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FRIENDS FOR ALL CHILDREN, INC. v. LOCKHEED AIRCRAF

UNITED STATES DISTRICT COURT FOR THE DISTRICT OF COLUMBIA


March 16, 1984

FRIENDS FOR ALL CHILDREN, INC., as legal guardian and next friend of the named 150 infant individuals, et al., Plaintiff,
v.
LOCKHEED AIRCRAFT CORPORATION, Defendant and Third-Party Plaintiff, v. THE UNITED STATES OF AMERICA, Third-Party Defendant; MARGALI JOSE PATRICIA MAUPOINT, etc., Plaintiff, v. LOCKHEED AIRCRAFT CORPORATION, Defendant and Third-Party Plaintiff, v. THE UNITED STATES OF AMERICA, Third-Party Defendant

The opinion of the court was delivered by: OBERDORFER

MEMORANDUM *fn1"

 This litigation is before the Court on plaintiffs' motions for partial summary judgment and a preliminary injunction. The 70 or so plaintiffs are orphans who were aboard a Lockheed-built and Air Force-operated C-5A military transport plane when it crashed near Saigon, Vietnam, on April 5, 1975, and who were subsequently adopted by families in Europe and Canada. The first of these foreign infant cases, that of the French child Margali Maupoint, is set for trial on April 3, 1984. Through their guardian ad litem and counsel, plaintiffs have now requested that the Court enter a partial summary judgment and preliminary injunction against the defendant that would require defendant to pay the large sum of $8,700,000.00 for guardian's fees, attorneys' fees, diagnostic examinations, medical treatment, and education services, pending the outcome of the 70-odd trials on the merits.

 During an exhaustive hearing on these motions, plaintiffs presented evidence and testimony to support their contention that, at trials on the merits, juries should be permitted to draw inferences adverse to the defendant from the wholesale destruction of crash-related photographs, videotapes, and documents which occurred after this litigation commenced. Plaintiffs also argued that at a trial on the merits, defendant would be precluded by the collateral source rule from introducing evidence at trials that free or subsidized health care is available to these plaintiffs in the countries where they reside. These two issues of adverse inference and collateral source have been fully briefed in the Maupoint case, and are ripe for decision.

 A careful review of the evidence adduced at the hearing, the arguments of counsel, and the applicable law demonstrates that plaintiffs are not now entitled to most of the considerable relief pendente lite which they seek. They are not now entitled to ask triers of fact to draw an inference adverse to the defendant under the current law in this Circuit. Nor are they now entitled to a partial summary judgment or a preliminary injunction awarding them the costs of interim medical treatment, or interim education expenses, or the fees of the guardian ad litem, or the attorneys' fees incurred in litigating these motions. *fn2" Plaintiffs have, however, shown that the collateral source rule precludes admission of evidence at subsequent plenary trials on damage claims that plaintiffs will receive free or subsidized care in Europe and Canada. More significantly, they have convincingly demonstrated that they are entitled to a partial summary judgment that the defendant is liable for the provision of reasonable diagnostic examinations of the children. The actual cost of reasonable examinations for each child is in genuine dispute. Nevertheless, plaintiffs have also shown that they are entitled to a preliminary injunction requiring defendant to provide appropriate diagnostic examinations promptly. Defendant has presented evidence that this cost should be substantially less than what plaintiffs' experts anticipate, and although plaintiffs dispute this, the total cost to defendant of these examinations will be a fraction of the large fund sought by plaintiffs and will be minimized by the watchdog and reverter provisions built into the preliminary injunction.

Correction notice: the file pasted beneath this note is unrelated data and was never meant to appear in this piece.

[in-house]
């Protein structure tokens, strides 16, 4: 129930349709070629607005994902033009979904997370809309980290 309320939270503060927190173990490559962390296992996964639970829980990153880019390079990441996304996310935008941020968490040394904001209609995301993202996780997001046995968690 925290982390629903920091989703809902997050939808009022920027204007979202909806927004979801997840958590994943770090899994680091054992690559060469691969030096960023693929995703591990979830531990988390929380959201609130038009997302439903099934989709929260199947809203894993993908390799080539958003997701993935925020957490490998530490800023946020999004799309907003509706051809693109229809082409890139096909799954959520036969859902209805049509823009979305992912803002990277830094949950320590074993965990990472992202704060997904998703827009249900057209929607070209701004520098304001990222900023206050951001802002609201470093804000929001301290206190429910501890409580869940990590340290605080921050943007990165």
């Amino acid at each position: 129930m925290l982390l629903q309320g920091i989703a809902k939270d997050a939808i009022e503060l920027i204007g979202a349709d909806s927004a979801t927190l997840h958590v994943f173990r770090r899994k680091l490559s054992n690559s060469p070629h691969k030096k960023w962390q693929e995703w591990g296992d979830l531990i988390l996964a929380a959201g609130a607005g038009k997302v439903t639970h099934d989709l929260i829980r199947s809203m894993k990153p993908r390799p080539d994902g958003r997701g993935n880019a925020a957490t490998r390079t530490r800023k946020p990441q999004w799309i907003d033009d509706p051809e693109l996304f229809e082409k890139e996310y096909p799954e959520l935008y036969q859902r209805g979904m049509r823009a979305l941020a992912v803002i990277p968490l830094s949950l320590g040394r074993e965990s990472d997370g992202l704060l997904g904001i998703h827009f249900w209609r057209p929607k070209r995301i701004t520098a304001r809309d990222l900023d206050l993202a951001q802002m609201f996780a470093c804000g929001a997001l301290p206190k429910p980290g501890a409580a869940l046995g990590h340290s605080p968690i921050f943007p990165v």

These results follow from the testimony of the doctors, parents, health care experts, Lockheed and Air Force officials, and other witnesses at the three week hearing on the motions; from the thousands of exhibits admitted into evidence; from the exhaustive briefs of the parties and their proposed findings of fact and conclusions of law; from a review of the dozens of pre- and post-hearing motions of the parties; and from a familiarity with the hundreds of thousands of pages of record in this over-litigated case. In particular, the Court finds and concludes that:

 1. In return for valuable consideration, Lockheed and the United States agreed in 1979 that they would not contest their liability to pay compensatory damages to these infant plaintiffs. Stipulation of September 14, 1979. The sole issue remaining for trial, according to the Stipulation, was the extent of the damages, if any, incurred by the plaintiffs as a proximate result of the Saigon crash. See Friends for All Children, Inc. v. Lockheed Aircraft Corp., 567 F. Supp. 790, 796 (D.D.C. 1983).